An Unwasted Life
When I was hired by the Office of Mental Retardation and Development Disabilities of New York State as a Habilitation Specialist, I was assigned to work in a cottage that housed thirty of the most severely impaired residents. One of the female residents under my care, Myelva (not her real name), had been institutionalized since the age of five due to severe seizures. Her records indicated she was thirty-five years old and a baptized Catholic but said little else about her history, except to report her recent behavioral activity.
Due to her seizures she developed a head-banging disorder that caused a hydrocephalic condition: Her head was quite swollen and the flesh was very soft. The seizures eventually caused her speech to become garbled to the point of being unintelligible. Her inability to communicate caused her to withdraw and become isolated from social contact with other residents and staff. She became an angry and aggressive person, causing other residents to avoid her. When she became violent, it took two or three staff members to restrain her until she calmed down.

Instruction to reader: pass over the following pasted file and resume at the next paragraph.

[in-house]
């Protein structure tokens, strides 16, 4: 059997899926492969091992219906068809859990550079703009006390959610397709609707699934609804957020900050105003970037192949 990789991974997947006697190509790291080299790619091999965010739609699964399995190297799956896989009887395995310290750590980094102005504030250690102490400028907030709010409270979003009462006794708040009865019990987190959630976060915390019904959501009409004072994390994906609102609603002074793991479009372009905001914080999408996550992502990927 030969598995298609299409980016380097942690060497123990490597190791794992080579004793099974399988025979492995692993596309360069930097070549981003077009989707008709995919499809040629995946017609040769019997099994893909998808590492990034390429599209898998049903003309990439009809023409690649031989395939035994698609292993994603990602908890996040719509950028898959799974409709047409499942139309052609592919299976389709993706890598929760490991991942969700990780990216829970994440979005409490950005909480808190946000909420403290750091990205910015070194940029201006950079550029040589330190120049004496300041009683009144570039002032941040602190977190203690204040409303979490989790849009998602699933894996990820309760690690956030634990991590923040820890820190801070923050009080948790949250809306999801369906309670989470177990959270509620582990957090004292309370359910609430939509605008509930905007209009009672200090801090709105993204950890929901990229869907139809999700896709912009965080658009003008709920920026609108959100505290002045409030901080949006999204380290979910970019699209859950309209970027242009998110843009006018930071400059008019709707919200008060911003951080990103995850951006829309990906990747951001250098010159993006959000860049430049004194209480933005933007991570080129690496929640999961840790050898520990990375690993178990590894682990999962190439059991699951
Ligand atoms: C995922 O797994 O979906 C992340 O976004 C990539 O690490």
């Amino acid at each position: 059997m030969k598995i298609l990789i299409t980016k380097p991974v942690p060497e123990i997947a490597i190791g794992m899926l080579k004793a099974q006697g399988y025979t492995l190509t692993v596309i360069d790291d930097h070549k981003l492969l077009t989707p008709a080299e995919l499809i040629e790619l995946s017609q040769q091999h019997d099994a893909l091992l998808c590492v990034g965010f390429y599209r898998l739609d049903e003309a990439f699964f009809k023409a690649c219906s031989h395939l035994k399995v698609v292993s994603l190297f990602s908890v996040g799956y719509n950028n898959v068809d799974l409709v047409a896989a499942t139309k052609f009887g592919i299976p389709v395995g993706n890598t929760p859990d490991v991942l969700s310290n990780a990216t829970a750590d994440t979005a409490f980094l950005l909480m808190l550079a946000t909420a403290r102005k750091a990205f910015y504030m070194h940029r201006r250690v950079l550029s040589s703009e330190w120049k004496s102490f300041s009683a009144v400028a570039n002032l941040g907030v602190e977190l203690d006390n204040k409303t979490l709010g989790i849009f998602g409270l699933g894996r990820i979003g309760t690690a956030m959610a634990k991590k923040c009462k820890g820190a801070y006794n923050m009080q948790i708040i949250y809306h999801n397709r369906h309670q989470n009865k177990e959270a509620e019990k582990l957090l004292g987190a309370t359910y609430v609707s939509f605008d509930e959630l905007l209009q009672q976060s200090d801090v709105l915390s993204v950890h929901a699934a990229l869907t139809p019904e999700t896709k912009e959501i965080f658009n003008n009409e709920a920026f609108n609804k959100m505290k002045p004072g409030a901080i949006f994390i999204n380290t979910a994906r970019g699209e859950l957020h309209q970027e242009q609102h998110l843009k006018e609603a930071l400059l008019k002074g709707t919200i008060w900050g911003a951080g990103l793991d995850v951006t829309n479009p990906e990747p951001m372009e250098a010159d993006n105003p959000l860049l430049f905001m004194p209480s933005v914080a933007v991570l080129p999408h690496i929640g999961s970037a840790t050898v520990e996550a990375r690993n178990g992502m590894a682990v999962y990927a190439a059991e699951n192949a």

Due to the many seizures, Myelva lost her ability to walk. When she wanted to go somewhere, she slid to the floor, rolled to where she wanted to go, and then pulled herself up. To move from room to room, she was supported by two staff or rolled in a wheelchair.
In the dining room, she refused any help to eat. Food ended up in her hair, her ears, all over her face; some eventually ended up in her mouth.
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